Monday, April 04, 2011


Arnold Kling reports:
Michael Mandel pointed out that the large increase in household debt is not consistent with the basic necessities becoming easier to afford. I have to agree. Something to chew on.
If households get greater access to credit markets and necessities fall in price, then income effects can shift the preferences towards luxury goods.

I am far more likely to believe that households are buying more luxury goods than I am to believe that the price of necessities has increased. This would also be consistent with the observation that college students have nicer televisions and go to more exotic vacation spots than I.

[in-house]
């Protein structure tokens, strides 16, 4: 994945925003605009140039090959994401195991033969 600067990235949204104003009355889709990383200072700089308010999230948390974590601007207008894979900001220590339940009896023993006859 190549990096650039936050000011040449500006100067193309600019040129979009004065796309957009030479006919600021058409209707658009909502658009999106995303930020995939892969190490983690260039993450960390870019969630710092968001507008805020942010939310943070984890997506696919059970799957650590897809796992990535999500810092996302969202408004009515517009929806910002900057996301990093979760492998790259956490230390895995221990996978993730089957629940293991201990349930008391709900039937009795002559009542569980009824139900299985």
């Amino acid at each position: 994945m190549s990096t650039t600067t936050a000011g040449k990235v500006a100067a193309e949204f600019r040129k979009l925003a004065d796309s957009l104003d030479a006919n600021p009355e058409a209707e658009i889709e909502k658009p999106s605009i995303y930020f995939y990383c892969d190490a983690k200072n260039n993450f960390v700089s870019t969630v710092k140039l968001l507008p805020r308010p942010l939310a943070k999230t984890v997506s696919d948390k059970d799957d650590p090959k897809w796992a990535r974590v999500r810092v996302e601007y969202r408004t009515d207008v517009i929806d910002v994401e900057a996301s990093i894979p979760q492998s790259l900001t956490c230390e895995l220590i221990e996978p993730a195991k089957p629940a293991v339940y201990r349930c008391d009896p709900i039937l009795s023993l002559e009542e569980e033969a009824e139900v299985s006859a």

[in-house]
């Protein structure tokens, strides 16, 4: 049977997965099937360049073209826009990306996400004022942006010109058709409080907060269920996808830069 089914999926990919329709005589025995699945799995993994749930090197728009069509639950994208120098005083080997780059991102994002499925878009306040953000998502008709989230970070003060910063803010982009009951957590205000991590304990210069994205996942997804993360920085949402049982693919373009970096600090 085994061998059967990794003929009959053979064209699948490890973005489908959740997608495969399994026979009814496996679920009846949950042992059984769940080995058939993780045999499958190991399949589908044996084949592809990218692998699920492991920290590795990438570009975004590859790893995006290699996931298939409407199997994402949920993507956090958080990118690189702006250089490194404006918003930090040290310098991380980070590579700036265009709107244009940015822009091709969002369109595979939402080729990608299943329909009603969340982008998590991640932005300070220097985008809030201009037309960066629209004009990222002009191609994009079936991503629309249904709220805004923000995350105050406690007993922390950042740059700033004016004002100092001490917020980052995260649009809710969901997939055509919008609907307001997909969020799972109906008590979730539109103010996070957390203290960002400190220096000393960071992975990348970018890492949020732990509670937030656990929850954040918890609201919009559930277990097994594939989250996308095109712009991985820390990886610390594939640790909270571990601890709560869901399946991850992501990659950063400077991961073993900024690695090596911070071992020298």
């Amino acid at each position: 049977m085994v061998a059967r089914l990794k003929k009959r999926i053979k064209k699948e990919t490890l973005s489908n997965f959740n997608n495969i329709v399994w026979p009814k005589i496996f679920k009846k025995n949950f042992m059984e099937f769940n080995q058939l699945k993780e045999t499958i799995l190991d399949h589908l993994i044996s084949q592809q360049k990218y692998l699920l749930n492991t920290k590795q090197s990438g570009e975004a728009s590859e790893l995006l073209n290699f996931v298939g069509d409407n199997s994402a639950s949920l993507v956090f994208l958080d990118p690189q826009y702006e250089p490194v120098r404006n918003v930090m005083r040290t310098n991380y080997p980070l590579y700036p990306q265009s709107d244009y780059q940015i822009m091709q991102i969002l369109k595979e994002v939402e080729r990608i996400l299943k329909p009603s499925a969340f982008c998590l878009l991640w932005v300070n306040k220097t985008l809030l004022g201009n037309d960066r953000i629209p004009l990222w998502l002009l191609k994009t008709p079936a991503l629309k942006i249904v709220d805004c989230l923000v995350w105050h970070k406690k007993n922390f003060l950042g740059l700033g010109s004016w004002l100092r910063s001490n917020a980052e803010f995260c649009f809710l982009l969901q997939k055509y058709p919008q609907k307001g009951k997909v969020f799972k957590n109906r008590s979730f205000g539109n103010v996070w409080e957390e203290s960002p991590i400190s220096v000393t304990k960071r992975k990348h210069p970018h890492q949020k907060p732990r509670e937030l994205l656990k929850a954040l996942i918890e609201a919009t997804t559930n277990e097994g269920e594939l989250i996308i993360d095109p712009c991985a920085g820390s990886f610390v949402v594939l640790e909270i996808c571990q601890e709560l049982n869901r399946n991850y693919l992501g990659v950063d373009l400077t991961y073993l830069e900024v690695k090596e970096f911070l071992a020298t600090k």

1 comment:

Steamboat Lion said...

Yep, there are people in my town living in trailers because they "can't afford" to save for a downpayment. I doubt that it's the fault of WalMart and their "low everyday prices" on necessities. It's more likely the $40,000 SUV and the two snowmobiles parked out front that are stopping them from saving.